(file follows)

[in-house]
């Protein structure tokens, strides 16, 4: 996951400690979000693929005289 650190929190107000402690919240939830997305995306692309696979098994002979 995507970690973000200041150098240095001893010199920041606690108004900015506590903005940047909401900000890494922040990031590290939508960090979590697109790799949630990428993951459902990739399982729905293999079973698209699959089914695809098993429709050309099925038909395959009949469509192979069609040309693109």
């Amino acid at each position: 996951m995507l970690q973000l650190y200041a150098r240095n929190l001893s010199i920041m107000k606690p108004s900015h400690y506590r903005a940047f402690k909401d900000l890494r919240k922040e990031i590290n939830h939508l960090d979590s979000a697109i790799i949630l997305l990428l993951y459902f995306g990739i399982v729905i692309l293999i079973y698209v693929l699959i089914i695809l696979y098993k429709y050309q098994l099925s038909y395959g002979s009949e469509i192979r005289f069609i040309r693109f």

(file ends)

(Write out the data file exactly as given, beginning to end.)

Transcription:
[in-house]
């Protein structure tokens, strides 16, 4: 996951400690979000693929005289 650190929190107000402690919240939830997305995306692309696979098994002979 995507970690973000200041150098240095001893010199920041606690108004900015506590903005940047909401900000890494922040990031590290939508960090979590697109790799949630990428993951459902990739399982729905293999079973698209699959089914695809098993429709050309099925038909395959009949469509192979069609040309693109």
């Amino acid at each position: 996951m995507l970690q973000l650190y200041a150098r240095n929190l001893s010199i920041m107000k606690p108004s900015h400690y506590r903005a940047f402690k909401d900000l890494r919240k922040e990031i590290n939830h939508l960090d979590s979000a697109i790799i949630l997305l990428l993951y459902f995306g990739i399982v729905i692309l293999i079973y698209v693929l699959i089914i695809l696979y098993k429709y050309q098994l099925s038909y395959g002979s009949e469509i192979r005289f069609i040309r693109f």